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Article Publish Status: FREE
Abstract Title:

Air pollution during infancy and lung function development into adolescence: The GINIplus/LISA birth cohorts study.

Abstract Source:

Environ Int. 2020 Oct 21 ;146:106195. Epub 2020 Oct 21. PMID: 33099064

Abstract Author(s):

Qi Zhao, Sara Kress, Iana Markevych, Dietrich Berdel, Andrea von Berg, Monika Gappa, Sibylle Koletzko, Carl-Peter Bauer, Holger Schulz, Marie Standl, Joachim Heinrich, Tamara Schikowski

Article Affiliation:

Qi Zhao

Abstract:

BACKGROUND: Limited evidence exists on how air pollution exposure during infancy, i.e. the first year of life, may affect lung function development into adolescence.

OBJECTIVES: To investigate the association between exposure to air pollution during the first-year of life and lung function development up to the age of 15 in Germany.

METHODS: We investigated 915 children from the GINIplus and LISA birth cohorts from Munich (n = 181) and Wesel (n = 734), who had at least two spirometric measurements at ages 6, 10 and 15. Z-scores of forced expiratory volume in one second (FEV) and forced vital capacity (FVC) were calculated. Annual average concentrations of nitrogen dioxide, particulate matter with diameters<2.5,<10 and 2.5-10 µm (PM), and PMabsorbance at home addresses during the first-year of life, were estimated by land-use regression models. Associations between infancy exposure and lung function changes were fitted using multivariable linear mixed models with adjustment for potential confounders.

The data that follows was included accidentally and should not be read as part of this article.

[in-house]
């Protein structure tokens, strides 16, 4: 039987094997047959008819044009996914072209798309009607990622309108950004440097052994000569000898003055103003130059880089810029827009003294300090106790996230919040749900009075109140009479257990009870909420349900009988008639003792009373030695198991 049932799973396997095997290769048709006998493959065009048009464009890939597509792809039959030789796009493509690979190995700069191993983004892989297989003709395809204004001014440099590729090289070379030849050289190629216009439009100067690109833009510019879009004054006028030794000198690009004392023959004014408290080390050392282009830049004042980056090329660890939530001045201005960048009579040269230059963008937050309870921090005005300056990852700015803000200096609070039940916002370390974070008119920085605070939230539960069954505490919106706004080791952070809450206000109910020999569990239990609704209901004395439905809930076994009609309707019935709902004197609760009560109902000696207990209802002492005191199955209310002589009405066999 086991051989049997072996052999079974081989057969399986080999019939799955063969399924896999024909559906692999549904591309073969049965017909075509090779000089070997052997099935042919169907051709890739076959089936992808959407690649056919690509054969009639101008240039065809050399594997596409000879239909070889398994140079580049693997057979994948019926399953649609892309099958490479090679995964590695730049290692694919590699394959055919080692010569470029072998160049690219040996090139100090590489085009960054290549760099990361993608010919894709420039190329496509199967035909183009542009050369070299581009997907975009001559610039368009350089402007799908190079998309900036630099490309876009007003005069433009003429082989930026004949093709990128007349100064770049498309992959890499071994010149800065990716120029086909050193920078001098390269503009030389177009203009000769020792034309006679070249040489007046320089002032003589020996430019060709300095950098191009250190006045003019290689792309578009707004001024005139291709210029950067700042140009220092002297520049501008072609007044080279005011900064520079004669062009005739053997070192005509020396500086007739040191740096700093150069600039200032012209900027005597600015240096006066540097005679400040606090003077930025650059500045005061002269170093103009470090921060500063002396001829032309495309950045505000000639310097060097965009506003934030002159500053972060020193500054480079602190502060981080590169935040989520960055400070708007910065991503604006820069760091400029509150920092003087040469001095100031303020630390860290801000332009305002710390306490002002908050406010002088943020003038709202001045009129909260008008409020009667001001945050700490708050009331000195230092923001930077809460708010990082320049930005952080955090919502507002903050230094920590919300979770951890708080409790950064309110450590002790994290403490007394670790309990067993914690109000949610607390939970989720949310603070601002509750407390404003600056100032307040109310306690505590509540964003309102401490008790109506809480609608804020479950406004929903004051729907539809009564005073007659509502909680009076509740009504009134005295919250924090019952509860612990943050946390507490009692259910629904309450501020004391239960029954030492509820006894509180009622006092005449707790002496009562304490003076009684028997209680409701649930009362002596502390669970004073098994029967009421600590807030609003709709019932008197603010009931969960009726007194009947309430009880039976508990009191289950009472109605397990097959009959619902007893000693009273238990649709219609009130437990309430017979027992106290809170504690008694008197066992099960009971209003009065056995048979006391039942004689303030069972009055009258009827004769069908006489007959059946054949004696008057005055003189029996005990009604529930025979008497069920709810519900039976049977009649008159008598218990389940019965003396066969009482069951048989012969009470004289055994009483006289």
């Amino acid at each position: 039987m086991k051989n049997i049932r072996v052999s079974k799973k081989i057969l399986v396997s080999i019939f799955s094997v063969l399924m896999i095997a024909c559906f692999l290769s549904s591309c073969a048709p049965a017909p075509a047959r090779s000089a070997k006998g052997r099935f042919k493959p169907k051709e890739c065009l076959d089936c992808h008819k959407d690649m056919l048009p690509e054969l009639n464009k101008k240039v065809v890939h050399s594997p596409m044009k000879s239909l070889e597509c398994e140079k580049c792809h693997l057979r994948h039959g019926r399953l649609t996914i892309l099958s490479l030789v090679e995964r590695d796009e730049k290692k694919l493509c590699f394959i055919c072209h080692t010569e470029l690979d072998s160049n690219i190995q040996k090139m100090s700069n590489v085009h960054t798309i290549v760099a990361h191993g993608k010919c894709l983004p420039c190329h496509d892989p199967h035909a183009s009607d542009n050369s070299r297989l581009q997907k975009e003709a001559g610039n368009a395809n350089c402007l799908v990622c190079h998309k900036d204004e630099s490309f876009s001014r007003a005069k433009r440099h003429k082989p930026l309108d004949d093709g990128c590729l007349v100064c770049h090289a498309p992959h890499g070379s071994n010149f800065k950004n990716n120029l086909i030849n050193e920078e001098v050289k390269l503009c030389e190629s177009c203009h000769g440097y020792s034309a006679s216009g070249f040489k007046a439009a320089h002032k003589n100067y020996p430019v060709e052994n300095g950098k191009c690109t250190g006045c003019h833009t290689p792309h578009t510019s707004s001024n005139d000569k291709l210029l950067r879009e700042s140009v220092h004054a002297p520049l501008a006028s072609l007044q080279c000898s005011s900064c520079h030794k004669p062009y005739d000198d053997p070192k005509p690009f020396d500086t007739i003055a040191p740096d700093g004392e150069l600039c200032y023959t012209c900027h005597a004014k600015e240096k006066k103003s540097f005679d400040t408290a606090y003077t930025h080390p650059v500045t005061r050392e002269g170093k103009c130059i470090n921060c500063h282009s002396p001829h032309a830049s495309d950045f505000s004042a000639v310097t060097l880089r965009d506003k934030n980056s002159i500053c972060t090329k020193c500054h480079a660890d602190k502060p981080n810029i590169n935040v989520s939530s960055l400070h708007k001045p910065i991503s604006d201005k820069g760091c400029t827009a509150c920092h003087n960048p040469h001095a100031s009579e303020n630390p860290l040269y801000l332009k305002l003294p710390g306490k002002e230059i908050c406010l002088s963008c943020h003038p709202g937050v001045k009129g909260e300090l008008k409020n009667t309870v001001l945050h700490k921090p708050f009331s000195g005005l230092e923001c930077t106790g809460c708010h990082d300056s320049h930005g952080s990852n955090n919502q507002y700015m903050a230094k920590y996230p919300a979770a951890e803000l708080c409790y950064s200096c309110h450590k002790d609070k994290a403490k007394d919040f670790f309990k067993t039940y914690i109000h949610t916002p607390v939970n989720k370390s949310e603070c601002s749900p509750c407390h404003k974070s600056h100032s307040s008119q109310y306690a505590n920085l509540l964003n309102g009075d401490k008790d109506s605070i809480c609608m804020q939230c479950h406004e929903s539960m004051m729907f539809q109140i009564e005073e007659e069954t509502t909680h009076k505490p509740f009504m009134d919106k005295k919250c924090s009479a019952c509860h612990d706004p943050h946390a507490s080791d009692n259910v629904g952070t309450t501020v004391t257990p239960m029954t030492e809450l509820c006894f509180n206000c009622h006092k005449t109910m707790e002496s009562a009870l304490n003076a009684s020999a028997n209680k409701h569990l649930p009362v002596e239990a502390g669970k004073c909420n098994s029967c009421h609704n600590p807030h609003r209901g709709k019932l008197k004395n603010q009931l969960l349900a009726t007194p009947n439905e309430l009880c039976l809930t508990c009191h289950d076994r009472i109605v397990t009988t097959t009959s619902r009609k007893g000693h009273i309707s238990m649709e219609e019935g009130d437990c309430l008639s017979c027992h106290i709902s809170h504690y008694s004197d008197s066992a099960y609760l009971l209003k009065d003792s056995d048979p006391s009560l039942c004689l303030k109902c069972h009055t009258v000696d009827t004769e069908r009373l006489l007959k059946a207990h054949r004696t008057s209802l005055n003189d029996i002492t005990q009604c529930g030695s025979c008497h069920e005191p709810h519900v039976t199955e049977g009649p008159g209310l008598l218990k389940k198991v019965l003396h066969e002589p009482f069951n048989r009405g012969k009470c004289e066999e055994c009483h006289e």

RESULTS: For per interquartile range increase in air pollutants during the first-year life, FEVz-scores declined annually by -0.012 (95% confidence interval (CI): -0.014, -0.009) for PMto -0.023 (95%CI: -0.028, -0.018) for PM. The declines in FVC were lower than FEV[-0.006 (95%CI: -0.008, -0.003) to -0.011 (95%CI: -0.019, -0.003)]. In Munich, the attenuations were only significant for FEV. Effect estimates of infancy exposure for certain air pollutants were higher for groups with asthma, older maternal age, and breastfeeding<12 weeks than their counterparts.

DISCUSSION: Infancy exposure to higher air pollution may reduce lung function development up to adolescence, with airway size more affected than lung volume restriction. The potential modifying effects of maternal age, asthmatic status of children and breastfeeding warrant further exploration.

Study Type : Human Study

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